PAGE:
On 28 September 1956 its parent 117th Tactical Reconnaissance Group was inactivated and discontinued. The reason was that the Groups World War II predecessor unit, the 354th Fighter Group, was re-activated at the new Myrtle Beach AFB, South Carolina. The 117th designation was re-allotted to the Alabama ANG as a new organization, with no World War II lineage or history, and federal recognition was extended the same day. Also in 1956, the 160th began to receive new RF-84F Thunderstreak jet photo-reconnaissance aircraft directly from Republic, replacing the obsolete RF-80s. The squadron continued to operate the RF-84s for the next fifteen years.

During the 1961 Berlin Crisis, the 117th TRG was again federalized, along with the 160th TRS on 1 October 1961. The federalized 117th TRG consisted of the 106th TRS at Birmingham; the 153d TRS (Mississippi ANG); the 184th TRS (Arizona ANG), and the 117th. Due to federal budget restrictions, only the 106th Tactical Reconnaissance Squadron was deployed to Dreux-Louvilliers AB, France. However elements of all three other squadrons rotated to France as part of the USAFE 7117th Tactical Wing until the crisis was defused and the 117th TRG and subordinate squadrons were returned to their various state control on 31 August 1962.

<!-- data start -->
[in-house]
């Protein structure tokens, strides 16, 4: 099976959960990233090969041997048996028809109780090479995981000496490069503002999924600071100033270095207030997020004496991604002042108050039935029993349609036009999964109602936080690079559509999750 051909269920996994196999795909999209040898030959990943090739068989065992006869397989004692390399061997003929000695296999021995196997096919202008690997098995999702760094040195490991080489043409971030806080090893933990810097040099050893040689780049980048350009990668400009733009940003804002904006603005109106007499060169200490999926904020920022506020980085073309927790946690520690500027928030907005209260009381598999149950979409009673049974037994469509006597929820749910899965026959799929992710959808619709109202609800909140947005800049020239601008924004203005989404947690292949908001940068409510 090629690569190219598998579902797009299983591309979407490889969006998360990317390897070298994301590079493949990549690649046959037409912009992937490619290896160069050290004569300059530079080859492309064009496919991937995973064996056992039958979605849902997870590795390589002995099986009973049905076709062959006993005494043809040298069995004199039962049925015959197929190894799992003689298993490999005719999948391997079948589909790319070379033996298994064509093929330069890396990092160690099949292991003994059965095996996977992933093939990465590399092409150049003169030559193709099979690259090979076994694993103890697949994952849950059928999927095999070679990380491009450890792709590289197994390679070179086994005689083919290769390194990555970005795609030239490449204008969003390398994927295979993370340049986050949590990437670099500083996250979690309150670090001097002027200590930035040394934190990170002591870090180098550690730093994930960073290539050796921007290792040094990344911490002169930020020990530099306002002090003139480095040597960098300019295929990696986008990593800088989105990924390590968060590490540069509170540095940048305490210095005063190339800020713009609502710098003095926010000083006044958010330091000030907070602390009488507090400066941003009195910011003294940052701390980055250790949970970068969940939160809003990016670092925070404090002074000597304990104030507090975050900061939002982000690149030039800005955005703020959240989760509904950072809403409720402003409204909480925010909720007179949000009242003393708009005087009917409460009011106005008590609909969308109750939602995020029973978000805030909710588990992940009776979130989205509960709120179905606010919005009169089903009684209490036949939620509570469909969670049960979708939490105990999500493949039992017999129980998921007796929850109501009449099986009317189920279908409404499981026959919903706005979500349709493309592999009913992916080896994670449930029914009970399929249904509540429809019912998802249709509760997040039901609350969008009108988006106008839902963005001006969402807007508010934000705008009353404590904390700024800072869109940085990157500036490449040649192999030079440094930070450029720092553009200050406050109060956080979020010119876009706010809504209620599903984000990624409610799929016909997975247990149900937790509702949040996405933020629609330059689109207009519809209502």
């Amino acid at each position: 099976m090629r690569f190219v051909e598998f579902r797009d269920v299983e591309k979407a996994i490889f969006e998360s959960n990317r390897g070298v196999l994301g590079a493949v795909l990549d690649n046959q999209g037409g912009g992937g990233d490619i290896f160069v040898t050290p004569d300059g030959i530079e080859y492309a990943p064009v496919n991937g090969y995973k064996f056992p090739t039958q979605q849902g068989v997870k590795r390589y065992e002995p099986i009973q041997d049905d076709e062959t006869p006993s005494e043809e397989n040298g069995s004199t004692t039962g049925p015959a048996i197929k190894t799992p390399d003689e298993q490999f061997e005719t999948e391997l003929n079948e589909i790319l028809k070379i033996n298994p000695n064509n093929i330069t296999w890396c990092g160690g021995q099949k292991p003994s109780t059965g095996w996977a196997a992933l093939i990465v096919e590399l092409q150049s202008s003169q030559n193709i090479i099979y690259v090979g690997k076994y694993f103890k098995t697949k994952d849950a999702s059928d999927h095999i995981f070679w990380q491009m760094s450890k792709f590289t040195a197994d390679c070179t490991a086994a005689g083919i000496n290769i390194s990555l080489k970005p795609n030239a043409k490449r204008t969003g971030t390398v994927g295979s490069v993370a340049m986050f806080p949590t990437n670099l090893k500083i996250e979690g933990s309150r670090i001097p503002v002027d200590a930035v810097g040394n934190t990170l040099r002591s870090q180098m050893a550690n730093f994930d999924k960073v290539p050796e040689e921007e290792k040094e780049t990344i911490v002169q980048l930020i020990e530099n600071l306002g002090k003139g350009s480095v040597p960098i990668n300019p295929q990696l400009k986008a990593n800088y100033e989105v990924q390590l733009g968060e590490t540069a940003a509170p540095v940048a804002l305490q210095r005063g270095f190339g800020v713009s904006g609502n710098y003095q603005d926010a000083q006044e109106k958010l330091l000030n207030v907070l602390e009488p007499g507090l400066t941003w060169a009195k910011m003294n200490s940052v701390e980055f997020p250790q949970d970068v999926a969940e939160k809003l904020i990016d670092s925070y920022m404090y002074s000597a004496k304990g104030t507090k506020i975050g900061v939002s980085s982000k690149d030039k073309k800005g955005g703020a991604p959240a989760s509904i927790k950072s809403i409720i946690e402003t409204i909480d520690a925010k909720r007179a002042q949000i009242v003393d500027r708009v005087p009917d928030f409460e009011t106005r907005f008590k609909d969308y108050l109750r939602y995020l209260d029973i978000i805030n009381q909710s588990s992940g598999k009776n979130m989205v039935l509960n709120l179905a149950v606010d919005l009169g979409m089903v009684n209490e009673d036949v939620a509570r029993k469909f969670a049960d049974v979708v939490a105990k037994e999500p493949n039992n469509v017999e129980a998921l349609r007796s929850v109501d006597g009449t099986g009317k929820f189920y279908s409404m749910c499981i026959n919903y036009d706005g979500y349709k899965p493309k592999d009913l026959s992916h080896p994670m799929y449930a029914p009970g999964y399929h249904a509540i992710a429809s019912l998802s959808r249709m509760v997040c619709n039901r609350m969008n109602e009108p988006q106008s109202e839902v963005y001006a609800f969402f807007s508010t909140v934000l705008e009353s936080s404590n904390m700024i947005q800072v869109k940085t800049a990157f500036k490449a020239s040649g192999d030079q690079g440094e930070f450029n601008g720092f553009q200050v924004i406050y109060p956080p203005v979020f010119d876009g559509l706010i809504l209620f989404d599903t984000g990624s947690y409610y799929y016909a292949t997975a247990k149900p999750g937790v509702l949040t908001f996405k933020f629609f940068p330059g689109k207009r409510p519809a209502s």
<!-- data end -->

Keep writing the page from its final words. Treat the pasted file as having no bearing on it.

On 15 October 1962, the 160th was authorized to expand to a group level, and the 187th Tactical Reconnaissance Group was established by the National Guard Bureau. The 160th TRS becoming the group's flying squadron. Other squadrons assigned into the group were the 187th Headquarters, 1187th Material Squadron (Maintenance), 187th Combat Support Squadron, and the 187th USAF Dispensary.

In 1971 the RF-4C Phantom II photo-reconnaissance aircraft was being withdrawn from Southeast Asia, and the 160th began to receive these Vietnam War veteran aircraft. The RF-84Fs were retired and during the 1970s the squadron flew the Phantoms in its aerial reconnaissance mission.

Tactical Fighter

In 1983 the 117th was re-aligned from its photo-reconnaissance mission and converted to a tactical fighter mission, transferring its RF-4Cs and receiving Vietnam Veteran F-4D Phantom IIs. The Phantoms were primarily used for Air Defense as part of the Air Defense, Tactical Air Command (ADTAC) division of TAC. By 1988 the Phantoms were being withdrawn from the Air Force inventory, and the 160th began to receive Block 30 F-16C/D Fighting Falcons to use in the air defense mission.